One of the first acts of such an alliance in Parliament would be to change our electoral system to some form of proportional representation. In such a system, none of the major parties would be able to elect an outright majority. Like Germany, Italy, or Israel, every election would be followed by weeks of negotiations between the parties, trying to cobble together a legislative majority. Since the CPC is the only right-wing party, and none of the left-wing opposition parties will ever cooperate with the CPC to form a government, the right wing in Canada will be shut out of government for a generation.

I can hear leftist trolls right now saying, "So what? That's a feature, not a bug. Imagine a world without conservatives!" Well, let's, for a moment, imagine a world where conservatives can never form a government. A properly functioning parliamentary democracy operates under the assumption that the ruling party can be turfed out of office by the voters periodically. It keeps political parties honest if they worry about being defeated every election cycle. If one whole side of the political spectrum is excluded from ever holding the levers of power, then elections in Canada will simply become a matter of who gets what cabinet positions and who gets to live at 24 Sussex; the governing coalition will never change. Is this what Canadians really want?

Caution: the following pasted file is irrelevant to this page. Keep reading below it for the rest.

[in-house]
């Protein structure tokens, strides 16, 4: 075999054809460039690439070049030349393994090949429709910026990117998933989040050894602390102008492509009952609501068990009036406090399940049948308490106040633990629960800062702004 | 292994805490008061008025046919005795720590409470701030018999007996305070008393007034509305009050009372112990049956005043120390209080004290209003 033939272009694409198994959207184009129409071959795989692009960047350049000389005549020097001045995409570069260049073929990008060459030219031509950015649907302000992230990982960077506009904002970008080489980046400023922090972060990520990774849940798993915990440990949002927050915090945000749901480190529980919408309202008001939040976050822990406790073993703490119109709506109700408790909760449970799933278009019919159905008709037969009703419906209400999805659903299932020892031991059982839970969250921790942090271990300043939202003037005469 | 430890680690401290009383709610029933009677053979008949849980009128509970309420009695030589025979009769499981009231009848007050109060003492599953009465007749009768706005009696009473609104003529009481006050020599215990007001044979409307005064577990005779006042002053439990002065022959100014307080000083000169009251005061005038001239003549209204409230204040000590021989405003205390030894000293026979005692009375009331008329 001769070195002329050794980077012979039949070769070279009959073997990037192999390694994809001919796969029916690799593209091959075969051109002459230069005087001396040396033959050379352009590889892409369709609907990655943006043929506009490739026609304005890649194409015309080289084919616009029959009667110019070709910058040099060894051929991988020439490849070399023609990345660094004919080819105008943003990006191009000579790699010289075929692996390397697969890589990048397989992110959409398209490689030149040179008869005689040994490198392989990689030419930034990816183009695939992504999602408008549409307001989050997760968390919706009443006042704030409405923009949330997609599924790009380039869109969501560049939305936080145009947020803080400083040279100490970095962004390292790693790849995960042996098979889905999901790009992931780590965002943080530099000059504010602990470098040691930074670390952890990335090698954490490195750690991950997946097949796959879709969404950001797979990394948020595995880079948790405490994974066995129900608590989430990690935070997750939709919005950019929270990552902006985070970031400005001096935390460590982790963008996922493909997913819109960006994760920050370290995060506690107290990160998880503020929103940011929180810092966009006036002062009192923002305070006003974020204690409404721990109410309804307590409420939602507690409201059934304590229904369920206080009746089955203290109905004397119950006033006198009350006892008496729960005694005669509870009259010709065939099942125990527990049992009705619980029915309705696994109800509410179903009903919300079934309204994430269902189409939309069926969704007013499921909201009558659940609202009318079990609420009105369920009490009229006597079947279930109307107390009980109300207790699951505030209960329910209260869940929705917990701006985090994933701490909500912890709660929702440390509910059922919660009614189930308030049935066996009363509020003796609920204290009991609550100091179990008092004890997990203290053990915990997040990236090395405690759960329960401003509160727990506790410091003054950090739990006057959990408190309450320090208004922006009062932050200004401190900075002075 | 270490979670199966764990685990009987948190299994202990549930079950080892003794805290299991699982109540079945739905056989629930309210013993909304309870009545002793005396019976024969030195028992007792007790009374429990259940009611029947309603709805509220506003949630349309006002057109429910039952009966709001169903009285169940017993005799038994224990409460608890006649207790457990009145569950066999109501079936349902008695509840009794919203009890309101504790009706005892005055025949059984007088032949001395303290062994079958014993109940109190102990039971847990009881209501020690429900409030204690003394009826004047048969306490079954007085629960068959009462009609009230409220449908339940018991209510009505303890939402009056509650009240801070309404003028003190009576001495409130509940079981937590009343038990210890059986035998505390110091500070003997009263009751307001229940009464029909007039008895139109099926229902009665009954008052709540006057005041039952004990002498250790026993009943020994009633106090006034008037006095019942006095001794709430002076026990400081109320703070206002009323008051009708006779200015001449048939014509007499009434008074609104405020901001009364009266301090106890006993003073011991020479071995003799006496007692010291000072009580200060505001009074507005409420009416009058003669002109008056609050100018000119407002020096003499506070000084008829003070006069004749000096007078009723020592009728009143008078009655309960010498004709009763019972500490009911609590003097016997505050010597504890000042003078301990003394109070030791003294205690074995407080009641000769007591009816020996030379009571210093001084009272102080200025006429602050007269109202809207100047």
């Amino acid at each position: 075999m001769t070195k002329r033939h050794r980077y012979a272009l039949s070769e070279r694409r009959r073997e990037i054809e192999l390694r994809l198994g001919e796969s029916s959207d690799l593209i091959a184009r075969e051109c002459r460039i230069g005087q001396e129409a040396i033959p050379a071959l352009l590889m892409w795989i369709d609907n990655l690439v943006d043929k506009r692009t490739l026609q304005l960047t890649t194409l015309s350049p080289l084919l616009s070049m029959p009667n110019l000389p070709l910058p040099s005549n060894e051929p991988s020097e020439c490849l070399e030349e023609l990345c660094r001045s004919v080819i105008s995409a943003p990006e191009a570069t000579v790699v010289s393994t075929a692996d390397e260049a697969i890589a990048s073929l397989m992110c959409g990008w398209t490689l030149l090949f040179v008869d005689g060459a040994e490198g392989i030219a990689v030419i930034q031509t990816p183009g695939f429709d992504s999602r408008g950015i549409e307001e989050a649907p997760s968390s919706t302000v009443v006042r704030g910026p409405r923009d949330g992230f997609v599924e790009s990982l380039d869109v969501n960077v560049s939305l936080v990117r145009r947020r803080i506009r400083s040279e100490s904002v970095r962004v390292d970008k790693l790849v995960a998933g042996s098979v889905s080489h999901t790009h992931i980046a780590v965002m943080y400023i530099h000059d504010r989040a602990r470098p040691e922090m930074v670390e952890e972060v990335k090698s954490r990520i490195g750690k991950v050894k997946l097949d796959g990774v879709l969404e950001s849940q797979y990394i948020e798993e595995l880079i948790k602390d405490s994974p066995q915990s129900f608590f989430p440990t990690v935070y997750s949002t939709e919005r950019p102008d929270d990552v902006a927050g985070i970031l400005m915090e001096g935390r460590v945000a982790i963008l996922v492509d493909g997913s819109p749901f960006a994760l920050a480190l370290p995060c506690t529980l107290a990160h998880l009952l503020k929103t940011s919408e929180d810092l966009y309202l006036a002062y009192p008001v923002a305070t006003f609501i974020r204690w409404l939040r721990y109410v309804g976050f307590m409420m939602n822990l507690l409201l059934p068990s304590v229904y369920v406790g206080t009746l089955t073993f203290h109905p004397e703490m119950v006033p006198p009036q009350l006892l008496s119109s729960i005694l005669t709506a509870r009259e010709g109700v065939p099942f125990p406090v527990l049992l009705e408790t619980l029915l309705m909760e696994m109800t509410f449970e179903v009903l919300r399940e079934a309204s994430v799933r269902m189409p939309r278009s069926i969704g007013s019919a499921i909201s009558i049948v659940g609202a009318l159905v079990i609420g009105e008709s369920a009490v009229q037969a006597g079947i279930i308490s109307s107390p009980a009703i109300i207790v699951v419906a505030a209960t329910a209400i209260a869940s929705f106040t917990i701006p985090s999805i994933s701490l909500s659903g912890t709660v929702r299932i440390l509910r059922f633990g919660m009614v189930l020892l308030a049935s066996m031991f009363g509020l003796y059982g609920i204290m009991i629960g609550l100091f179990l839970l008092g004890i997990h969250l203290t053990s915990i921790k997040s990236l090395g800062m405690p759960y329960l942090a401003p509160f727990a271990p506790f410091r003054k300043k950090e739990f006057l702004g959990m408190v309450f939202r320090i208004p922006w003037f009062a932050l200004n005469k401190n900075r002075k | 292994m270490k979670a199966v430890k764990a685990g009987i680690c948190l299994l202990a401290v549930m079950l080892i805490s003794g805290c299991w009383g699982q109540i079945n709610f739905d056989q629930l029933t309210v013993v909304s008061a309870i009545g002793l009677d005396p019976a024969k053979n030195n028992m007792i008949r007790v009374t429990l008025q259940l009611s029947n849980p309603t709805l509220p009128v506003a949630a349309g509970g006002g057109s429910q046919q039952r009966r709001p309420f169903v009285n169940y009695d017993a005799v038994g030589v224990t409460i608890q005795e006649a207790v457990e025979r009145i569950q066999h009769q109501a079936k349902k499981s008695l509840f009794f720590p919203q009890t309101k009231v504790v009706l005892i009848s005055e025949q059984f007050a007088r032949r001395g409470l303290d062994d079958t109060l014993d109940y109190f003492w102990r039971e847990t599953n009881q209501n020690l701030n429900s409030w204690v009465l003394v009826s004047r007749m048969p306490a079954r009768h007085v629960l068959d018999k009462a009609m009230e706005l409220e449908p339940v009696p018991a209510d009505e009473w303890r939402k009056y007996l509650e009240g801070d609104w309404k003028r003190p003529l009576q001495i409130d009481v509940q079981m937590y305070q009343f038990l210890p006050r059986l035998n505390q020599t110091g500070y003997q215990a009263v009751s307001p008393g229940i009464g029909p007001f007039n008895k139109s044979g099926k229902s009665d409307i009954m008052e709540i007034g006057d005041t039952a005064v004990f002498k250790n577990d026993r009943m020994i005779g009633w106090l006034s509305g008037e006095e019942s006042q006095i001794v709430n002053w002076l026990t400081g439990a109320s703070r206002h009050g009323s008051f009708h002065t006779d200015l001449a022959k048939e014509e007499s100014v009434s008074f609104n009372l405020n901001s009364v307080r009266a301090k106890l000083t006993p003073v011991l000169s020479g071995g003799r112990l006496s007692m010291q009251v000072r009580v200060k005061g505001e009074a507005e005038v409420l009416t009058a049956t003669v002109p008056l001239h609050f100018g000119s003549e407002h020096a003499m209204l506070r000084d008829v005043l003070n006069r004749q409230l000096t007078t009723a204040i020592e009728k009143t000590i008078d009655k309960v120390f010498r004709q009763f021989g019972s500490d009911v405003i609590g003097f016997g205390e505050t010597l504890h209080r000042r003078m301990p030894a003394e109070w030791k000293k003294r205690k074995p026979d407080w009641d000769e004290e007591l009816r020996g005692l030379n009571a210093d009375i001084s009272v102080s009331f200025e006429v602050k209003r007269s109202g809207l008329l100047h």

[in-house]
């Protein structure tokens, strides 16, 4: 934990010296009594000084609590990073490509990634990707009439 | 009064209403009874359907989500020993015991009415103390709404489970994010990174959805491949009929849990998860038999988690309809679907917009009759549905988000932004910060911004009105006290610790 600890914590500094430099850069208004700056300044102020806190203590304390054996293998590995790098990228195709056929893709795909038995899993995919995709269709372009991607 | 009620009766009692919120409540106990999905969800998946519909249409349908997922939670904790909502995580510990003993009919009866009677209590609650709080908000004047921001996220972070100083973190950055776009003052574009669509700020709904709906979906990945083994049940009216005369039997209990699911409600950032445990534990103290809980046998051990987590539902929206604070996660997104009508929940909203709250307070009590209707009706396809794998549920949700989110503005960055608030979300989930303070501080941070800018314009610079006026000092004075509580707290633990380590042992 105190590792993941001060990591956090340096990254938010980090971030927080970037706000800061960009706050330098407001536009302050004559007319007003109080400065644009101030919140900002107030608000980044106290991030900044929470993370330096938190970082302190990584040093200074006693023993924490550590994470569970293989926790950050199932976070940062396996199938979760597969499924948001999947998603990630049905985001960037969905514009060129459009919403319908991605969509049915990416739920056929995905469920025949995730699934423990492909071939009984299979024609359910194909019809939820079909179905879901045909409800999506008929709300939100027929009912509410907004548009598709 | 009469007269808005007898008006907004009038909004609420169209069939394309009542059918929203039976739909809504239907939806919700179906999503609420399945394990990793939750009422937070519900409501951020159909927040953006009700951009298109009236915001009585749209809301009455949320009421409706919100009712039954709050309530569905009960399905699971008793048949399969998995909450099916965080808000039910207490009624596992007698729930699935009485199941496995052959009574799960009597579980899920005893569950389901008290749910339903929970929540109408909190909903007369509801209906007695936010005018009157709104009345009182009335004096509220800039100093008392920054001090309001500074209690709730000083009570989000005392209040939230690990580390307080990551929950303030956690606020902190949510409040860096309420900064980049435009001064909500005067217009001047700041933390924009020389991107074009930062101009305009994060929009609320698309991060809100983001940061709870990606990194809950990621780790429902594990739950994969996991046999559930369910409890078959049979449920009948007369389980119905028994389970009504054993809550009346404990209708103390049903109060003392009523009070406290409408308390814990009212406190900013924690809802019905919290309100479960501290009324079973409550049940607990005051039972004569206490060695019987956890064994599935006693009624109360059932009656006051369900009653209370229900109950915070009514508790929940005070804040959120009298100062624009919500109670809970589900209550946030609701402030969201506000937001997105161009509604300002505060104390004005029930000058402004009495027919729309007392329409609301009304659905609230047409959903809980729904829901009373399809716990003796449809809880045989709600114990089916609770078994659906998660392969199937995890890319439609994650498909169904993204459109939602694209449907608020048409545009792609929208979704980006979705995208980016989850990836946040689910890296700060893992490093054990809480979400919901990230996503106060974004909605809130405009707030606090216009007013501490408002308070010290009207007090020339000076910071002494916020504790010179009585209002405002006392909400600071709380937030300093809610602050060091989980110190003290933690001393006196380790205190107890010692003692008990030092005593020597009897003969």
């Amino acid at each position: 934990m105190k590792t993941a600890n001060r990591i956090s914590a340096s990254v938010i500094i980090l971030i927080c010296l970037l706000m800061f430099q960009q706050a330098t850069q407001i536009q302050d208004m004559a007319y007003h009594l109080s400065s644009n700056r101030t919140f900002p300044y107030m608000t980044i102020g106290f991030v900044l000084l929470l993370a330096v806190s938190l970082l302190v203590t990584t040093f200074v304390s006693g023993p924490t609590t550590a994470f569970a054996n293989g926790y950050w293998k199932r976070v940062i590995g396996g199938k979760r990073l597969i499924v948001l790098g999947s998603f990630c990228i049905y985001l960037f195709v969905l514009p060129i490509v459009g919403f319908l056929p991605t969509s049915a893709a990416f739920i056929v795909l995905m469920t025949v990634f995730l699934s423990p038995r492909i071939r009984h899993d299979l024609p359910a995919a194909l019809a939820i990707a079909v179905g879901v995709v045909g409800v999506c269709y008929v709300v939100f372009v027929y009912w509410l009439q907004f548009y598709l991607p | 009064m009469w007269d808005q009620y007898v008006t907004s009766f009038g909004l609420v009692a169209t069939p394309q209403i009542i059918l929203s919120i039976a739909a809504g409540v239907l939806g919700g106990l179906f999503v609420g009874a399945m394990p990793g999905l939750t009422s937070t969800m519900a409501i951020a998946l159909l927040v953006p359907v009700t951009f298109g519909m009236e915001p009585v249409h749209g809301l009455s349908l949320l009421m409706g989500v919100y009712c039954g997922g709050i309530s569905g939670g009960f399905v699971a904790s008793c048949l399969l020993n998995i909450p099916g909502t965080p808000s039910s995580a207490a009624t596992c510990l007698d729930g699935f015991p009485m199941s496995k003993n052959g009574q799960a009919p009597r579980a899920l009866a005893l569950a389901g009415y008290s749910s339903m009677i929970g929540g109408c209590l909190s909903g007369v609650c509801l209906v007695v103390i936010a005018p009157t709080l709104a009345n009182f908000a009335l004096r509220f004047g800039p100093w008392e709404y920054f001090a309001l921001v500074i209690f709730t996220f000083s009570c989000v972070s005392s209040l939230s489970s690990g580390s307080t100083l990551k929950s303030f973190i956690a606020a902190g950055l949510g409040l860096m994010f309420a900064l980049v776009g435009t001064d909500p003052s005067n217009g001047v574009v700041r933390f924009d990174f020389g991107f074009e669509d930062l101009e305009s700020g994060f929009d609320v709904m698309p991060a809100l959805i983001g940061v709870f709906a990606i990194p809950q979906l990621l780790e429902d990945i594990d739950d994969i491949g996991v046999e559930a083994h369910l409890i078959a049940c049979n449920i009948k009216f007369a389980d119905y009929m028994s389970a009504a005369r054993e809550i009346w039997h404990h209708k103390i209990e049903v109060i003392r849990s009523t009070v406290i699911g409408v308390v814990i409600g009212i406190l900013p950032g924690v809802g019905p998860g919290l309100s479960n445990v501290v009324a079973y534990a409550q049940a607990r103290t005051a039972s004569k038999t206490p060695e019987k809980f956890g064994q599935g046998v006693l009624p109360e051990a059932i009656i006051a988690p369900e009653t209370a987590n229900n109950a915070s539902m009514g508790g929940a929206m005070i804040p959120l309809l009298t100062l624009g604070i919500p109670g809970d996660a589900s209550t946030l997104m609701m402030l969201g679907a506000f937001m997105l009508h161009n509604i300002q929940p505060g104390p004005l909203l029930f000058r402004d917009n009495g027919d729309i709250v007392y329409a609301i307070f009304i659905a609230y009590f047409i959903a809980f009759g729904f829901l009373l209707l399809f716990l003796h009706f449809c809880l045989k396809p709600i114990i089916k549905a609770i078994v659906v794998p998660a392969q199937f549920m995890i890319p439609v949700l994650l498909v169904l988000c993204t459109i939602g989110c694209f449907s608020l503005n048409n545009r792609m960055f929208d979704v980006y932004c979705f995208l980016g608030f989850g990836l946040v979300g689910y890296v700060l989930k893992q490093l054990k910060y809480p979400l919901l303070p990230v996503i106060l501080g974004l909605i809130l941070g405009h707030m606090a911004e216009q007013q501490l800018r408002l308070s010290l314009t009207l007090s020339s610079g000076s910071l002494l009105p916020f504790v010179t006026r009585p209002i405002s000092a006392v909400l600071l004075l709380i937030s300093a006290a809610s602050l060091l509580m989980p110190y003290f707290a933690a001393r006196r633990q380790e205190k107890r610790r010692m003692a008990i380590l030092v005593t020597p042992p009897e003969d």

The last time a political party formed a government in Canada with an absolute majority of the popular vote was in 1984, when Brian Mulroney's Progressive Conservatives took power with 50.0%. Before that, the last time it happened was in 1958, when John Diefenbaker's PCs won 53.7% of the popular vote. Absolute majorities are rare in modern Canadian history.

A structural change in the electoral system, which is inevitable in any scenario other than an outright CPC majority, will mean permanent government by the left for the foreseeable future. The two or three leftist parties will compete for control of the governing coalition by pandering to the electorate with ever more outlandish promises of  expensive government programs, knowing that they need not fear being turfed out of power. Is that what Canadians really want? Is that what leftists even want? Who will hold the government accountable if there is never a possibility that the political culture in Ottawa will change after an election? What's the point of even having elections if all they ever produce are endless NDP/Liberal coalitions, with the leaders horse-trading among themselves for the top jobs?